A federal appeals court in Manhattan ruled Thursday that the federal statute defining marriage as a union between a man and a woman unlawfully discriminates against same-sex married couples by denying them equal federal benefits.
The court, the U.S. Court of Appeals for the Second Circuit, is the second federal appeals court to reject a central portion of the federal law, the Defense of Marriage Act, after the U.S. Court of Appeals for the First Circuit, in Boston, which handed down its ruling in May.
But the decision Thursday is the first time that an appeals court has subjected the law to a relatively tough test for constitutionality that, in effect, elevates issues of sexual orientation to the constitutional level of cases involving sexual discrimination.
The Supreme Court may take up the issue as soon as the current term.
Two of the three judges on the Manhattan court ruled in favor of Edith Windsor, an 83-year-old woman whose case challenged the 1996 statute, saying it violated the Constitution's equal-protection clause because it recognizes the marriages of heterosexual couples but not those of same-sex couples, even though New York state law makes no such distinction.
Windsor, who filed the lawsuit in November 2010, married her longtime partner, Thea Spyer, in Canada in 2007.
The two had been together for 44 years.
Although the marriage was recognized in New York, when Spyer died in 2009, Windsor was not able to claim a deduction for a federal estate tax that is available for the surviving partner of a marriage between heterosexuals.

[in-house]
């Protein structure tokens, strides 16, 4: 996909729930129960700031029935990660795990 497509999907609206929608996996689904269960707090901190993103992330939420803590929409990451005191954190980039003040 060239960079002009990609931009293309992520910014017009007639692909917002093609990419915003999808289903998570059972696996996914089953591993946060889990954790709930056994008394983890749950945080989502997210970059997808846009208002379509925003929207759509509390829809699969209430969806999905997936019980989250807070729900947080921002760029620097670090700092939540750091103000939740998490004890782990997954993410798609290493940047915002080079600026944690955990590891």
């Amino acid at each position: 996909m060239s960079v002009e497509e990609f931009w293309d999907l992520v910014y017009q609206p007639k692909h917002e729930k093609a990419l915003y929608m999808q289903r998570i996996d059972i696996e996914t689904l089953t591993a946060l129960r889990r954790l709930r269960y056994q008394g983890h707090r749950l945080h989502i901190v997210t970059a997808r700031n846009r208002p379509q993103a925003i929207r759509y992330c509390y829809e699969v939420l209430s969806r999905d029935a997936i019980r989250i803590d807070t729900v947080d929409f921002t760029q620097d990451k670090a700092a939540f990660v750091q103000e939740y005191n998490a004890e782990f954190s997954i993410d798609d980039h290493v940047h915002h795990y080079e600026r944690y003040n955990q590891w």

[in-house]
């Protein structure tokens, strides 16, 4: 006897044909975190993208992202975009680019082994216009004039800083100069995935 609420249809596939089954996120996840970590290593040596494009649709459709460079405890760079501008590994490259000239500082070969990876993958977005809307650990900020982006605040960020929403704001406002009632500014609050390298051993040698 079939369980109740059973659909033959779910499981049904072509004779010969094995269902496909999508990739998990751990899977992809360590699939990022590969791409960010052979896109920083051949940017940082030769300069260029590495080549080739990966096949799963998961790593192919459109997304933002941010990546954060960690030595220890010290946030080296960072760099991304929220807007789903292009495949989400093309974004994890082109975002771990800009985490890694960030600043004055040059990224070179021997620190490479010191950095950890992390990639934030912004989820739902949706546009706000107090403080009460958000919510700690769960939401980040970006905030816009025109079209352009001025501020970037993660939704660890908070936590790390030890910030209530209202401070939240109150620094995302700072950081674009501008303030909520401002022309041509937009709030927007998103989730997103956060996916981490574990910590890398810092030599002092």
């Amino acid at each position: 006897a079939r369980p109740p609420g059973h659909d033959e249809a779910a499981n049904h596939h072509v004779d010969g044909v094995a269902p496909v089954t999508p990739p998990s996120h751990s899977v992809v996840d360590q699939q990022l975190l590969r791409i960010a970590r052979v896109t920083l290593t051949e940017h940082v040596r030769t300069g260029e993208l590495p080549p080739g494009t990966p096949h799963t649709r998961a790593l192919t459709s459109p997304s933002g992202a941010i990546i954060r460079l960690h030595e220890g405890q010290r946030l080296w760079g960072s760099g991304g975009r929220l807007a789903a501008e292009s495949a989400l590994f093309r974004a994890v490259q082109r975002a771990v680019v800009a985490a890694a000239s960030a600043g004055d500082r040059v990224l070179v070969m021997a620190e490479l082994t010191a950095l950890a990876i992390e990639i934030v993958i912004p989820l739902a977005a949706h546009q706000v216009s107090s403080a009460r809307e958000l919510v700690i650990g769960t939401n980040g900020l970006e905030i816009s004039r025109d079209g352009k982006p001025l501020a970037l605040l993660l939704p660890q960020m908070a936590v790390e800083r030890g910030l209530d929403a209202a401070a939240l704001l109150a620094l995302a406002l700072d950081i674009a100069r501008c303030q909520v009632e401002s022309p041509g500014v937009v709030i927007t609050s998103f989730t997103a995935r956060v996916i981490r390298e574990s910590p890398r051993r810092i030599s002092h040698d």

Windsor, who had been the sole beneficiary of Spyer's estate, was forced to pay $363,053 in estate taxes.
When she requested a refund, the Internal Revenue Service rejected her claim, citing federal marriage law.
Judge Dennis Jacobs, who wrote the majority opinion, said the federal law was "not related to an important government interest," concluding that "homosexuals are not in a position to adequately protect themselves from the discriminatory wishes of the majoritarian public."
The statute, approved by Congress and signed by President Bill Clinton, denies recognition of same-sex marriages by the federal government. In the intervening years, however, several states, including New York, have approved same-sex marriage, though others have passed laws banning it.
In February 2011, the Obama administration determined that the provision of the law that prevents the federal government from recognizing same-sex marriages was unconstitutional, and President Barack Obama said he had directed the Department of Justice not to defend that aspect of the law in court.